Visitors entering the Fridge gallery this month do so at their own peril. With flames licking their way across three gallery walls, your adrenaline just may pump as your autonomous fight-or-flight response yearns to kick in. The works in RIOT, the gallery’s current solo show featuring Brooklyn-based David Molesky, are whirlwinds of destruction, simultaneously electrifying and ominous. Overcome that desire to back away and let those flames give you new insight into the concept of creative destruction.
For a gallery with an out-of-the-way alley address, the Fridge consistently produces thought-provoking exhibitions with an urban, “street” perspective; RIOT is no exception. The exhibit features several large-scale scenes of urban tumult along with dozens of smaller, vaguely pastoral images all united by a world seemingly ablaze. Most paintings come from Molesky’s 2014 body of work also titled RIOT, which builds upon a long-standing fascination with the pulsating, primordial nature of the environment. Visually stunning, the works strike a visceral note that threatens to overshadow any immediate discussion of theme or artistic intent. Overwhelmed, I succumb to my senses’ desire to simply stand still and be momentarily mesmerized.
Take for instance the Three Marauders (2014), where the painted landscape dominates and seemingly diminishes the three actors in the foreground. Molesky’s treatment of the flames lit from within is so skillfully nuanced your body wants to feel the heat shimmering off the canvas. Likewise the roiling clouds of grey smoke along the top of Maidan are barely kept in check by the frame of the canvas. Layers upon layers of both paint and painting history are found in those flames, built upon the picture plane so subtly that they literally go up in smoke. This painstaking attention to detail pulls us into the scene as we bear witness to the actions of the figures in the foreground. Whether lobbing Molotov cocktails, tossing tires or ducking behind abandoned vehicles, the characters captured in various poses of rebellion exist at the mercy of the precarious situations they have seemingly unleashed.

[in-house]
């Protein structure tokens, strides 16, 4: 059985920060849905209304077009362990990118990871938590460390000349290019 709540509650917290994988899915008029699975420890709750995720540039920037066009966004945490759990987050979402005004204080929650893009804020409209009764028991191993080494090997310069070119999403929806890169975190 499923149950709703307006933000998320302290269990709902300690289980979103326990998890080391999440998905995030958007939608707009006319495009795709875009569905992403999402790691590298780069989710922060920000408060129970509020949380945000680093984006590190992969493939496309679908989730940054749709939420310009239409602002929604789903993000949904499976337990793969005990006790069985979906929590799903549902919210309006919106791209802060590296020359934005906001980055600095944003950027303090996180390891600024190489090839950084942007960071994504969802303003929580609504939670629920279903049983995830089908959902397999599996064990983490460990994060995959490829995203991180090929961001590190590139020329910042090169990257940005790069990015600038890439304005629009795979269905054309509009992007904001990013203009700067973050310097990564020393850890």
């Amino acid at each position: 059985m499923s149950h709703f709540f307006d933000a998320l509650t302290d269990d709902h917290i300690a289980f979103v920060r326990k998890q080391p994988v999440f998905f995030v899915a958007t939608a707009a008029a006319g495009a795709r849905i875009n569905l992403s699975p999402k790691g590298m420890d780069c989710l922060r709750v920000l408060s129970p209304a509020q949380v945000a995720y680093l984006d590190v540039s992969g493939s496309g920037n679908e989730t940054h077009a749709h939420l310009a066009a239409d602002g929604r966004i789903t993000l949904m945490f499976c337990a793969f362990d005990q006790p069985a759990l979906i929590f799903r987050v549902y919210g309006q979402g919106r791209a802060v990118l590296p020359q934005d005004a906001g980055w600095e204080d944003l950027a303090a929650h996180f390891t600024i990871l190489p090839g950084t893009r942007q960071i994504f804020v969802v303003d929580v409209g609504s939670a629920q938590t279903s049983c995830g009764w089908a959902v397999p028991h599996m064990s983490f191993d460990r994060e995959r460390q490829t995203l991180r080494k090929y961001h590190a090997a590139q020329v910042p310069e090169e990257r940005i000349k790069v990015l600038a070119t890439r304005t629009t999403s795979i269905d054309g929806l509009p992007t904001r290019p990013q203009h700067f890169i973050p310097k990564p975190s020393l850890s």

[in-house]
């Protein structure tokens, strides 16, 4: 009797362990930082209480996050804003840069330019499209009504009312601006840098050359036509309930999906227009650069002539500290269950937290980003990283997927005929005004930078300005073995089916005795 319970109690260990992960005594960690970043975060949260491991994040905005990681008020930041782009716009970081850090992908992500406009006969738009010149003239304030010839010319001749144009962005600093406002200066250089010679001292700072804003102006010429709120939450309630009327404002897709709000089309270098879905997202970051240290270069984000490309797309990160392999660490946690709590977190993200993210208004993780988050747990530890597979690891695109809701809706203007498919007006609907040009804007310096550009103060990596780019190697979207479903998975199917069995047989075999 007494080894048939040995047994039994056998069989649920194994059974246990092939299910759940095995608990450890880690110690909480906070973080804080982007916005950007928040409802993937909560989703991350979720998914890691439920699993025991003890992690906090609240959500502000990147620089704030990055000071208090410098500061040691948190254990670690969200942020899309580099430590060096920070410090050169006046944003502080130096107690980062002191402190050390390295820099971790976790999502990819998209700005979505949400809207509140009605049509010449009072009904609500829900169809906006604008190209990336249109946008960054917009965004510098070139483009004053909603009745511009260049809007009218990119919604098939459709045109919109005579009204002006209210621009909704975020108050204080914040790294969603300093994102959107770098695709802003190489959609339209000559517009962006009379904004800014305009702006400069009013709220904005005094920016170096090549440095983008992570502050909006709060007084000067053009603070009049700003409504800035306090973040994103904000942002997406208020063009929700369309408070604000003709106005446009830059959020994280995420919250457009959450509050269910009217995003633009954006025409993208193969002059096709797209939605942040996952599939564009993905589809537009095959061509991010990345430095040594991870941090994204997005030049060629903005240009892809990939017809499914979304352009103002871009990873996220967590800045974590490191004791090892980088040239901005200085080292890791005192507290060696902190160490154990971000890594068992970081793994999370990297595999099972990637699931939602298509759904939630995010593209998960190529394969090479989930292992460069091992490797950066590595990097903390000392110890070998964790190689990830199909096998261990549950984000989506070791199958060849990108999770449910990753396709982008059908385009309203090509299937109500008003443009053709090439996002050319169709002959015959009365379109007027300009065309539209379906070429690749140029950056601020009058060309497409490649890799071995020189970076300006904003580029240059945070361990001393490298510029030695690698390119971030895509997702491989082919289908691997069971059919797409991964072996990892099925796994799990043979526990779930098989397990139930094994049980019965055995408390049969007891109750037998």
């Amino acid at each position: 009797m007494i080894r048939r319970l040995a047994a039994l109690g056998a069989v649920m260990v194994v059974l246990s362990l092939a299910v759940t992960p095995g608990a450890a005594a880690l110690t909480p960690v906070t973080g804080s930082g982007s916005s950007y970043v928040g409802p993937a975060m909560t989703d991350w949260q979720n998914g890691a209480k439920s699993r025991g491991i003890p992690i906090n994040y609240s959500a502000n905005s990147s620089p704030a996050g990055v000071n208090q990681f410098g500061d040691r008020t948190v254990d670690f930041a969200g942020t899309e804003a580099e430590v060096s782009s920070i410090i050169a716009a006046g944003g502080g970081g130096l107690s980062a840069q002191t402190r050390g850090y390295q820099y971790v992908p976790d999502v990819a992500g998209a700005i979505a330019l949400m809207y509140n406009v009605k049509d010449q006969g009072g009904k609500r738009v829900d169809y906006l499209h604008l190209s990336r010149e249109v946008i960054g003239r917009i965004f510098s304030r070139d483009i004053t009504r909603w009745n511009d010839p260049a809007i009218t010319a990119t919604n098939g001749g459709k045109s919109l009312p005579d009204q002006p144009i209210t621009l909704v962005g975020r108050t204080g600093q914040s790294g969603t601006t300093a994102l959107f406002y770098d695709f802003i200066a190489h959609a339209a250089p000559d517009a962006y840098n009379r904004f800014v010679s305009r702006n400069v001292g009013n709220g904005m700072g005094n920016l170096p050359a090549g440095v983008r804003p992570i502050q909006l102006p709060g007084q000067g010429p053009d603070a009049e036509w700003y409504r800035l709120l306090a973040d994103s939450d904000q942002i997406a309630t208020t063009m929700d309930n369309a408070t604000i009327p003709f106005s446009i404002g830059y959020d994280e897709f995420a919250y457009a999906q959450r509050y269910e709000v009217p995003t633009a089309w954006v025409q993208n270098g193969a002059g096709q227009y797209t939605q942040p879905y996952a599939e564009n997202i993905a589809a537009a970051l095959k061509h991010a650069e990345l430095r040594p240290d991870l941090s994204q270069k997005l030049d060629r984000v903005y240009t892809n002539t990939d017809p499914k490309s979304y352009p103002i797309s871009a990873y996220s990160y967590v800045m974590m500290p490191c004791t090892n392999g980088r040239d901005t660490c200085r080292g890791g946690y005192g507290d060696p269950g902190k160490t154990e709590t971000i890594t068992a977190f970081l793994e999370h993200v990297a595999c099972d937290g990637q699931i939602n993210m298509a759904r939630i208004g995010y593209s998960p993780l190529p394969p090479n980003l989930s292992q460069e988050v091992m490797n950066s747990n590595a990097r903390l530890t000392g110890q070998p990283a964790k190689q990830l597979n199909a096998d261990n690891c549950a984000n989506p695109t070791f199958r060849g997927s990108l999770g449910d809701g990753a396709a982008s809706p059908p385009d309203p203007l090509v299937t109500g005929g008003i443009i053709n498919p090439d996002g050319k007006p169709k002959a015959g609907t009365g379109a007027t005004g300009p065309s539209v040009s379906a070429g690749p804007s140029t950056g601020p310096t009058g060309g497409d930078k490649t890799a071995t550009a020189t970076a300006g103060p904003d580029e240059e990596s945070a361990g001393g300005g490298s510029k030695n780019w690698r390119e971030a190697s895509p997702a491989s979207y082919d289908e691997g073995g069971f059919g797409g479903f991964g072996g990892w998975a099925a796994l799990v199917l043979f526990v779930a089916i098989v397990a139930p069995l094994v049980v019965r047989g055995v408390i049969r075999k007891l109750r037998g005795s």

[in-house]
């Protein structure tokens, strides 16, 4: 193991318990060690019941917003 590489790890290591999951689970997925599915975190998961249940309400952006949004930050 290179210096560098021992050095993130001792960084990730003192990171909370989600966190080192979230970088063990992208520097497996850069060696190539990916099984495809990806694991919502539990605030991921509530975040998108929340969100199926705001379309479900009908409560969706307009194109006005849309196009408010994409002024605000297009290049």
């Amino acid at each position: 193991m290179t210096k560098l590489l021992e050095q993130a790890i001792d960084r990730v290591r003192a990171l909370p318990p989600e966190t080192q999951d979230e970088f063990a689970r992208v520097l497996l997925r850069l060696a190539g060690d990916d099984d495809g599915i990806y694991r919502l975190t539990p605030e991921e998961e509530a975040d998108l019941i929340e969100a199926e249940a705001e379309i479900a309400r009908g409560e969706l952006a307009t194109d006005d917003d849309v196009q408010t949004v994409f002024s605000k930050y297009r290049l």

Less tumultuous than the larger works, Molesky’s smaller environmental studies still provide clues to the artist’s concepts around environmental calamity. Existential Threat I and Existential Threat 2 present erstwhile-idyllic, seaside landscapes rocked by the impending doom of flash fires. Even more dramatic is Polar Weasel, a character study capturing the circle of life in less than two square feet. We witness a white-furred weasel grasping a dying mouse within its mouth, seemingly unaware of the environmental destruction slowly creeping its way. Wrapping up this counterpoint to man-made calamity are a series of studies titled Owls, each featuring a singular look at a wizened animal facing a potentially catastrophic demise.
Bombastic or subtle, each image has something to say about the way we inhabit this spinning globe we call home. In some cases, we effect a material change through our own efforts; in other instances, change occurs regardless of our ability to intercede. This notion of environmental change is a running theme through Molesky’s oeuvre, but here the artist finds himself at a marked turning point. Prior series such as Spume and Turbulent Mirror painted over the last decade play with the fluid properties of ocean waves, hinting at the awesome power lying just below the crest of the white-capped swells. But while waves are enduring, their propensity to incite change (tsunamis aside) is slow and subtle.